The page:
• 48. 4.4 Monitor and Control Project Work Inputs 3. Cost forecasts • The cost forecasts are derived from progress against the cost baseline and computed estimates to complete (ETC). • Cost variance (CV) and cost performance index (CPI). • An estimate at completion (EAC) can be compared to the budget at completion (BAC) to see if the project is still within tolerance ranges or if a change request is required. •For projects not using earned value management, variances against the planned versus actual expenditures and forecasted final costs are provided.
  • 49. 4.4 Monitor and Control Project Work Inputs 3. Validated changes • A validated change provides the necessary data to confirm that the change was appropriately executed. • Approved changes that result from the Perform Integrated Change Control process require validation to ensure that the change was appropriately implemented
  • 50. 4.4 Monitor and Control Project Work Inputs 5.Work Performance Information • Work performance information is the performance data collected from various controlling processes, • Analyzed in context, and integrated based on relationships across areas. • Thus work performance data has been transformed into work performance information. • Data in itself cannot be used in the decision-making process as it has only out-ofcontext meaning. • Work performance information, however, is correlated and contextualized, and provides a sound foundation for project decisions.
  • 51. 4.4 Monitor and Control Project Work Inputs 6. Enterprise environmental factors • Governmental or industry standards (e.g., regulatory agency regulations, codes of conduct, product standards, quality standards, and workmanship standards), • Organization work authorization systems, • Stakeholder risk tolerances, and • Project management information system (e.g., an automated tool suite, such as a scheduling software tool, a configuration management system, an information collection and distribution system, or web interfaces to other online automated systems).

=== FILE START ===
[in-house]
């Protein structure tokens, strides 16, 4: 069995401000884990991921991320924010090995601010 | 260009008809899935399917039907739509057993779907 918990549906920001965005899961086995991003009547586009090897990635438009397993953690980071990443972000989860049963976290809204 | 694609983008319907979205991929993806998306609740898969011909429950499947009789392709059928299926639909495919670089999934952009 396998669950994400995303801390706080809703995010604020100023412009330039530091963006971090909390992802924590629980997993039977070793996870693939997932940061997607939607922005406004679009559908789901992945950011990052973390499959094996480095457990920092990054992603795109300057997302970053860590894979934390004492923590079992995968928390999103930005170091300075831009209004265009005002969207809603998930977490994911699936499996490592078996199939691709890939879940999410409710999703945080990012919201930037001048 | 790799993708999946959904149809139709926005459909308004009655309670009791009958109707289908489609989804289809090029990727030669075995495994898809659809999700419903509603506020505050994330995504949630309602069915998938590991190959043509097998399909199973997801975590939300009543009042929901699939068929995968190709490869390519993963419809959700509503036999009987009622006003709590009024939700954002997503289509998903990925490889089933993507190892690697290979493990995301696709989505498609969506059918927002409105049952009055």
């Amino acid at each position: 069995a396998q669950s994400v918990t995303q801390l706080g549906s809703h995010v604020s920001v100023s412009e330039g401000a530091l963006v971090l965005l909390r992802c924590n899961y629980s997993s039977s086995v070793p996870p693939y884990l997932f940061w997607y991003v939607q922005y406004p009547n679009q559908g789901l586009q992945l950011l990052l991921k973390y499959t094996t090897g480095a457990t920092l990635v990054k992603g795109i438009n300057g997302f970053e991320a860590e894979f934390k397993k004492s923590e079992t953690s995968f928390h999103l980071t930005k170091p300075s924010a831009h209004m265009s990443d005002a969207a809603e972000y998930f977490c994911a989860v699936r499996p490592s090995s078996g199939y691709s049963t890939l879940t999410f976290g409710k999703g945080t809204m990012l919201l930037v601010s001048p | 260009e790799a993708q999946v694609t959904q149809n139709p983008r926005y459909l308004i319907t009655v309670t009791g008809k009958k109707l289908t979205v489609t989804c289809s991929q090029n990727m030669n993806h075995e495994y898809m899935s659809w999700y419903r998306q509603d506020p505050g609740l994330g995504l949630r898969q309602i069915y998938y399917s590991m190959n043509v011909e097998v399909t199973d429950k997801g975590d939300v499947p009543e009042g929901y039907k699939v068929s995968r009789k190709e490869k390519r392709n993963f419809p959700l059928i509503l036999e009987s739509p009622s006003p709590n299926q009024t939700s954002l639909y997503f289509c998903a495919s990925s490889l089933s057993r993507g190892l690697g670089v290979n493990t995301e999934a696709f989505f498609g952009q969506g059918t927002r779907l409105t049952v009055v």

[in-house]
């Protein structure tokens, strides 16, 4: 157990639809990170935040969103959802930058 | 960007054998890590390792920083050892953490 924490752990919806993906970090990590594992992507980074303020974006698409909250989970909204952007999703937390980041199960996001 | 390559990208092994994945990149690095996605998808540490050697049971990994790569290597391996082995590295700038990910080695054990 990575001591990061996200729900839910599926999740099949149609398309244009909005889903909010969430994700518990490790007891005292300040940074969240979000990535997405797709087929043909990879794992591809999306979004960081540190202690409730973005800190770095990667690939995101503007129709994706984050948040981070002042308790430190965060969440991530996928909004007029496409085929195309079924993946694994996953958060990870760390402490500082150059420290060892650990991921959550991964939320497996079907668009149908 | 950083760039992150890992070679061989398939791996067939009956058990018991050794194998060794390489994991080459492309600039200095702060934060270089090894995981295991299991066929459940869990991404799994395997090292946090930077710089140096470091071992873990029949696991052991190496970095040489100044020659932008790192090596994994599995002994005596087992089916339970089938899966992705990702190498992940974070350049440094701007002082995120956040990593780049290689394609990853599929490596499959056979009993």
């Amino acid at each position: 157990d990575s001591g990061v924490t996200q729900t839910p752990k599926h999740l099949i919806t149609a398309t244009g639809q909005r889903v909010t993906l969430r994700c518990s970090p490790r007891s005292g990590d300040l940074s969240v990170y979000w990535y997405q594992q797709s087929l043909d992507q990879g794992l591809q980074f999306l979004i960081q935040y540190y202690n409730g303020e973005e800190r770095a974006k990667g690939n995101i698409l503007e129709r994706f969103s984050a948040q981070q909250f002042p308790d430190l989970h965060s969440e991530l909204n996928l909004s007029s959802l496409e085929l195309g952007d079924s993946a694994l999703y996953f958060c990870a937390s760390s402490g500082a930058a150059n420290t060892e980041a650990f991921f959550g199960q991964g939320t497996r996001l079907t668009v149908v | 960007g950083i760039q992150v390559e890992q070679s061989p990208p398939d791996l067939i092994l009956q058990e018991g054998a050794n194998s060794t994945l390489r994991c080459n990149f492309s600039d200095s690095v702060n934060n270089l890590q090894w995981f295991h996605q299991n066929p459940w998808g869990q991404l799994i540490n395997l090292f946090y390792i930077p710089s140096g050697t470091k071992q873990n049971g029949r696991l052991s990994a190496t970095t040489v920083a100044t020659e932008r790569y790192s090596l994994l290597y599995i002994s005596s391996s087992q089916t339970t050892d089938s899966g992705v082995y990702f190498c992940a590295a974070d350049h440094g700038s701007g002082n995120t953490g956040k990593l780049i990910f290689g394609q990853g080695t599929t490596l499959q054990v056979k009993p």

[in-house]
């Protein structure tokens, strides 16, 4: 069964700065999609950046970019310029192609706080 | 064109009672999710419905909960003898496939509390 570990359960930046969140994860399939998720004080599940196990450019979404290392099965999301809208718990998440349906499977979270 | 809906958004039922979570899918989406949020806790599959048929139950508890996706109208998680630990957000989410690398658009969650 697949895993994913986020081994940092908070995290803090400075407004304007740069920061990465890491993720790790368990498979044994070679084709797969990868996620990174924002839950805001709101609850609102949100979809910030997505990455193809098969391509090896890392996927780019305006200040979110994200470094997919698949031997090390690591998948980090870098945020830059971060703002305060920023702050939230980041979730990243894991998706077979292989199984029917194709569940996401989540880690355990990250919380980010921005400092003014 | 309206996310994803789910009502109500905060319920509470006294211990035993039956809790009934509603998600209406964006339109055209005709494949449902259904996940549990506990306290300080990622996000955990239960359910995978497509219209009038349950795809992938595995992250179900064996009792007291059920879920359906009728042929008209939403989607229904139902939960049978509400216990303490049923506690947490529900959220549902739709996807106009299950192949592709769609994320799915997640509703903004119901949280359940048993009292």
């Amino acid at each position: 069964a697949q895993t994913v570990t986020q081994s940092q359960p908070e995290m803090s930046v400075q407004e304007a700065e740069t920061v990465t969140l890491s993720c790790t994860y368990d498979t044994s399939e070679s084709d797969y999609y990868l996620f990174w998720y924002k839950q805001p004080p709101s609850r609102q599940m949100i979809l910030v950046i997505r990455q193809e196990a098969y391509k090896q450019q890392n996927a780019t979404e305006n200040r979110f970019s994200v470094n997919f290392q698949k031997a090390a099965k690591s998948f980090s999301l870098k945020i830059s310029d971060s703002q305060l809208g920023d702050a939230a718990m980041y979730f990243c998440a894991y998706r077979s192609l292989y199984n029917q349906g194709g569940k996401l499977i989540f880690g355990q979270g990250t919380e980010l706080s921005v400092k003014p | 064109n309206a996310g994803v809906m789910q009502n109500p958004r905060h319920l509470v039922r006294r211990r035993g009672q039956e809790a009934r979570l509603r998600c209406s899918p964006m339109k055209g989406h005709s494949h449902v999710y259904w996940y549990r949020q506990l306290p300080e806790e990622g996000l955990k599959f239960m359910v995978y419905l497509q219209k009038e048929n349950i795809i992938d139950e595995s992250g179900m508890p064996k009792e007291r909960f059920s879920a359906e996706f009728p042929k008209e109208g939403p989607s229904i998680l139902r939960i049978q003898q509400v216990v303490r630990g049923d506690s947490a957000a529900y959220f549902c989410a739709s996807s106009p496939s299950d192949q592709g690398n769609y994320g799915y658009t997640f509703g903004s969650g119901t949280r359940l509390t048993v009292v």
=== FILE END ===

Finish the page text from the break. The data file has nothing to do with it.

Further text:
• 52. 4.4 Monitor and Control Project Work Inputs 7. Organizational process assets • Organizational communication requirements; • Financial controls procedures (e.g., time reporting, required expenditure and disbursement reviews, accounting codes, and standard contract provisions); • Issue and defect management procedures defining issue and defect controls, issue and defect identification, and resolution and action item tracking; • Change control procedures, including those for scope, schedule, cost, and quality variances; • Risk control procedures including risk categories, probability definition and impact, and probability and impact matrix; • Process measurement database used to make available measurement data on processes and products; • Lessons learned database.
  • 53. 4.4 Monitor and Control Project Work:- Tools and Techniques:1. Expert judgment 2. Analytical techniques 3. Project management information system 4. Meetings
  • 54. 4.4 Monitor and Control Project Work:- Tools and Techniques:1. Expert jugement •Expert judgment is used by the project management team to interpret the information provided by the monitor and control processes. • The project manager, in collaboration with the team, determines the actions required to ensure that project performance matches expectations.